Financial definitions

To encourage respondents to calculate their results in the same way and to improve the accuracy of the overall findings, the survey included the following definitions. Written by Mike Benshoof, vice president of Steve Maltzman & Associates in Colton, Calif., these are the same definitions used by the NAHB Remodelor 20 and Builder 20 peer groups.

Gross profit or margin =

    Total sales dollars

    Minus labor (direct labor, burden and subcontractors)

    Minus building materials

    Minus other direct costs (rental equipment for specific jobs, small tools consumed on specific jobs and professional design fees for specific jobs)

Direct costs =

    Labor (direct labor, burden and subcontractors)

    Plus building materials

    Plus other direct costs (rental equipment for specific jobs, small tools consumed on specific jobs and professional design fees for specific jobs)

Total operating expenses or overhead =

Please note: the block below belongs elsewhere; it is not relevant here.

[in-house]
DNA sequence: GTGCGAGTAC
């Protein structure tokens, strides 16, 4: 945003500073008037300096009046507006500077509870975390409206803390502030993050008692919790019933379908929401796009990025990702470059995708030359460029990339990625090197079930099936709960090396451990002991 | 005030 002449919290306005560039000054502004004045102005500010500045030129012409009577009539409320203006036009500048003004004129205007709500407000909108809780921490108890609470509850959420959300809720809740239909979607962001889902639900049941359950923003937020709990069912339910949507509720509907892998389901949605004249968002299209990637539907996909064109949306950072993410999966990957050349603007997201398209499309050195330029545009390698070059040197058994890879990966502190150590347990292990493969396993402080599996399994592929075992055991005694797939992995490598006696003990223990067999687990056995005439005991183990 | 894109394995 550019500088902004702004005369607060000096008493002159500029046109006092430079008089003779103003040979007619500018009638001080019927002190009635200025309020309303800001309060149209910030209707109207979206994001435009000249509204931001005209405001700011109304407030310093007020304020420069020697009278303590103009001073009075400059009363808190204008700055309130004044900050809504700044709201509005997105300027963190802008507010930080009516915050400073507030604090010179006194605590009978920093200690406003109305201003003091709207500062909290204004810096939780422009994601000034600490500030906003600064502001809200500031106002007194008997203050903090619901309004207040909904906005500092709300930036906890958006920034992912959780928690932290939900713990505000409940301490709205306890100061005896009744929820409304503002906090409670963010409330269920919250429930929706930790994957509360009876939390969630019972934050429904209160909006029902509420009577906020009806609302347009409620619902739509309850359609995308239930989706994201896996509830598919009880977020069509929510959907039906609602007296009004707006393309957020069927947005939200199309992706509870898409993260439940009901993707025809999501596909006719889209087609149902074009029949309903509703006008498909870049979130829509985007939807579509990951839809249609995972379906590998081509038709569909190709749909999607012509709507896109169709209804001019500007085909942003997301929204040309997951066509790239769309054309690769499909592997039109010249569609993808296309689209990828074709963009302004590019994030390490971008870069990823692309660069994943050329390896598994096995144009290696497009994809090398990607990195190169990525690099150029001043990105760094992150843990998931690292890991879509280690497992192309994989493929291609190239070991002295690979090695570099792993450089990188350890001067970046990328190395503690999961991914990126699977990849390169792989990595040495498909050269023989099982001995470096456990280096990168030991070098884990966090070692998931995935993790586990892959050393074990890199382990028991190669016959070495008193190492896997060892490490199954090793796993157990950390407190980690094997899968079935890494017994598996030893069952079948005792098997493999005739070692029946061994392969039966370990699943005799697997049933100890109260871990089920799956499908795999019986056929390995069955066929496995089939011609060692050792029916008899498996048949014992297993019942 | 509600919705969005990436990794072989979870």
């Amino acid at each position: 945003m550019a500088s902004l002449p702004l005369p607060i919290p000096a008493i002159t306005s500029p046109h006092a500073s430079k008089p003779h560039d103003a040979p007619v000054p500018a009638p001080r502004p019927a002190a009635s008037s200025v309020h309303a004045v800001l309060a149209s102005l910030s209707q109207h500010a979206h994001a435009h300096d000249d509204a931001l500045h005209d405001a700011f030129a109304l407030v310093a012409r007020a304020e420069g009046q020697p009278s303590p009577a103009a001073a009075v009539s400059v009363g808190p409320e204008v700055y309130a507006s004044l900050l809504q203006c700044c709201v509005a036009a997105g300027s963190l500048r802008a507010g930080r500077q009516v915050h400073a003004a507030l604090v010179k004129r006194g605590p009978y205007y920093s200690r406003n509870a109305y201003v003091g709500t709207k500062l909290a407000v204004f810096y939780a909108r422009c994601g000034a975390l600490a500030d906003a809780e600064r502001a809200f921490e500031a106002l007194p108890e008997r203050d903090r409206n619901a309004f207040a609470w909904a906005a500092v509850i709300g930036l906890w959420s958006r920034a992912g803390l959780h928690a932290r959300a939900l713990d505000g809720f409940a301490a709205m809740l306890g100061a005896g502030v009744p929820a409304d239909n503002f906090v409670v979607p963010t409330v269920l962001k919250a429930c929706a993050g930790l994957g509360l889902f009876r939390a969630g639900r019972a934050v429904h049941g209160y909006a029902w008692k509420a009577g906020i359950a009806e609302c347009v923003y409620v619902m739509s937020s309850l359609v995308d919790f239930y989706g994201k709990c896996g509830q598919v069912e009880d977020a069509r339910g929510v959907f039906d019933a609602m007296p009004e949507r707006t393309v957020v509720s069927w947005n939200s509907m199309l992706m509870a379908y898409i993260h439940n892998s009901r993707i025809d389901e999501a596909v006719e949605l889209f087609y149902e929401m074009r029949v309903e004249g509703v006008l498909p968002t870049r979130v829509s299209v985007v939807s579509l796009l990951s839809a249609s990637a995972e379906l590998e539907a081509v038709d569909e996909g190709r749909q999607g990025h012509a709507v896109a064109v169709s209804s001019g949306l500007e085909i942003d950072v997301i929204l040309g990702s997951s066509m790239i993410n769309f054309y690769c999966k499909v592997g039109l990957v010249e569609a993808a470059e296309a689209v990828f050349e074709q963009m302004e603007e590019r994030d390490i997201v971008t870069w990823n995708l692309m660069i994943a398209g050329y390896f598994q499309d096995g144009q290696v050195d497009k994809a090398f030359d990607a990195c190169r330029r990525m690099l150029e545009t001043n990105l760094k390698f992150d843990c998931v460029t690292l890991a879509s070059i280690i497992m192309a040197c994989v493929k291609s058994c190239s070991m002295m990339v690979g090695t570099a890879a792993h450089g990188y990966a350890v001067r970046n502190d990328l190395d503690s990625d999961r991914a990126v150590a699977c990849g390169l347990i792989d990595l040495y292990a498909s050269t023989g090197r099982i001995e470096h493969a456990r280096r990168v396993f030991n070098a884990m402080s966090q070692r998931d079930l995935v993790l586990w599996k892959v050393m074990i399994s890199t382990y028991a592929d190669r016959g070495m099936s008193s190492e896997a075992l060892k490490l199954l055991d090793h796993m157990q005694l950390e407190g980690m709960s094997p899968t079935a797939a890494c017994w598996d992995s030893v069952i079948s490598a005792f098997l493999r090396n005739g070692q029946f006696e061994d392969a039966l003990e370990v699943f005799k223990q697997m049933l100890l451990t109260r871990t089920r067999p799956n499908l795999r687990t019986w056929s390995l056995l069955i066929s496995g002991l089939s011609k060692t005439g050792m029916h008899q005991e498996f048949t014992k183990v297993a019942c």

Indirect construction costs: construction costs not charged to a particular job. Examples: small tools and equipment, construction vehicles, mileage reimbursements, callbacks and warranty.

    Plus sales and marketing expenses: sales manager and estimator compensation, sales staff compensation and commissions, and marketing

    Plus general and administrative expenses: owner compensation; production management, office and clerical salaries, design personnel salaries not directly charged to a job; payroll taxes and benefits; retirement; pensions; profit sharing; bonuses; general office expenses; rent; utilities; computers; vehicles; liability; property taxes; licenses and state fees; and professional services

Net profit =

    Gross profit

    Minus total operating expenses

Gross profit or margin: Reported gross profit averaged about 25% for all respondents and 27% for companies that did 51% or more remodeling. The higher gross profit for those companies makes sense, as remodeling jobs typically earn much higher margins than new homes.